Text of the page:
Are We Alone in the Universe?
(And why do we care so much?)
When they first began their science careers, neither Phillips Professor of Astronomy Dimitar Sasselov nor sixth-year graduate student Elisabeth Newton intended to search for extraterrestrial life—but that is exactly what they are both doing today.
“My initial interest was in the physics of stars and cosmology,” says Sasselov.
“I majored in physics in college,” says Newton, “and astronomy offered the most interesting physics.”
Now working at the Harvard-Smithsonian Center for Astrophysics (CfA), Sasselov and Newton are engaged in a quest to answer one of the most fundamental questions facing humanity: Are we unique—and alone— in the universe, or are we ordinary, with an expansive social network waiting for us “out there?”
Sasselov, Newton, and their colleagues now believe that the answer to that question is tantalizingly close after thousands of years of speculation, theorizing, and—finally— some solid scientific research.
What at first appears to be a very modern query is actually ancient in its origins. Since human beings began to ponder the “big questions,” the desire to understand what exists beyond the confines of the Earth continually surfaces. According to Michael J. Crowe (author of The Extraterrestrial Life Debate 1750–1900), no less a philosopher than Aristotle argued in the 4th century BCE that a so-called “plurality of worlds” could not exist because every solar system required a Prime Mover to keep it going, and he had trouble imagining an infinite number of those.
Since human beings began to ponder the “big questions,” the desire to understand what exists beyond the confines of the Earth continually surfaces
Around the same time, Epicurus penned a remarkably modern rejoinder to the Aristotelian perspective. He suggested that atoms were infinite in number and argued that “…there are infinite worlds both like and unlike ours.” Epicurus asserted that some of these worlds would sustain life similar to Earth.
Aristotle and Epicurus shared common ground in that they had absolutely no observational data on which to base their opinions, meaning that the controversy surrounding the possibility of extraterrestrial life raged on right through the Middle Ages and Renaissance up to our own time.
For example, Cornell Professor Carl Sagan, whose Public Television series Cosmos brought the concepts of astronomy to a broad audience, advanced a principle of mediocrity that echoed the writings of Epicurus. He argued that there was nothing special about our solar system or planet—there are billions and billions of stars in the universe, with many planets capable of sustaining life and intelligence.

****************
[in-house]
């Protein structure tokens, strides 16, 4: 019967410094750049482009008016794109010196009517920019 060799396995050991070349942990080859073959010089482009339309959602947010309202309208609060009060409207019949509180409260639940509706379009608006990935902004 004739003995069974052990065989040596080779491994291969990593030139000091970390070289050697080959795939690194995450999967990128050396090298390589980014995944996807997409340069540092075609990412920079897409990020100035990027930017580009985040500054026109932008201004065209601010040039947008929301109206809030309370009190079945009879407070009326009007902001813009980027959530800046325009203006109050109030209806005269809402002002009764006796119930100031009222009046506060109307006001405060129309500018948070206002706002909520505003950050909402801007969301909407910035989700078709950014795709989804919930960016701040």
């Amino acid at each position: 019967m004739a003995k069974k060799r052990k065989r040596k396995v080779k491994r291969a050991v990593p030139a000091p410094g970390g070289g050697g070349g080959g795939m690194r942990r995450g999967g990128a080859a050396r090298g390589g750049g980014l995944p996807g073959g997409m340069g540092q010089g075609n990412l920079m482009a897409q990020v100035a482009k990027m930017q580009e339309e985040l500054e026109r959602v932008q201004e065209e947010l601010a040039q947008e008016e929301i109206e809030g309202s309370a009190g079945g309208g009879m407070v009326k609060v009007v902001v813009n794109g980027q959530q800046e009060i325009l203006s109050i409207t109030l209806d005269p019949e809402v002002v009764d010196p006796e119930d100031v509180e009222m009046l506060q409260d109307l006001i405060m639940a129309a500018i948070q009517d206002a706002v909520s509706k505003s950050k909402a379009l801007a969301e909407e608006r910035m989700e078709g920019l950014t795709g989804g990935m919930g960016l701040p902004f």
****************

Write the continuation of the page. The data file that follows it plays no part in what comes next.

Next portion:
Cosmologists John D. Barrow and Frank J. Tipler countered with the Anthropic Cosmological Principle, arguing that even with a universe full of planets, generating life on one is difficult—and it’s a big leap from single-celled organisms to large-brained mammals who can debate cosmology. We should therefore reserve judgment as to whether we are alone or only one overachieving species among many.
Aristotle and Epicurus would be impressed to find that their argument continues 2,000 years after their deaths.
Until 1992, we couldn’t say with certainty whether any planets existed outside our own solar system. This all changed, however, with the confirmed sighting of several such planets (known as extrasolar or exoplanets) orbiting the dense remnant of a supernova explosion in the constellation Virgo. While few believed that these highly irradiated, hostile worlds could support life, their mere existence set off the first of several tectonic shifts in thinking in the field.
In 1995, astronomers announced the first exoplanet orbiting a star similar to our Sun. A rush of discovery followed, accelerating in 2009, when NASA launched the Kepler space-based telescope to search for nearby Earth-like planets. By late 2015, researchers had found nearly 2,000 exoplanets in all, with a growing number of them similar to Earth. Most were detected by Kepler, located via a technique known as the transit method.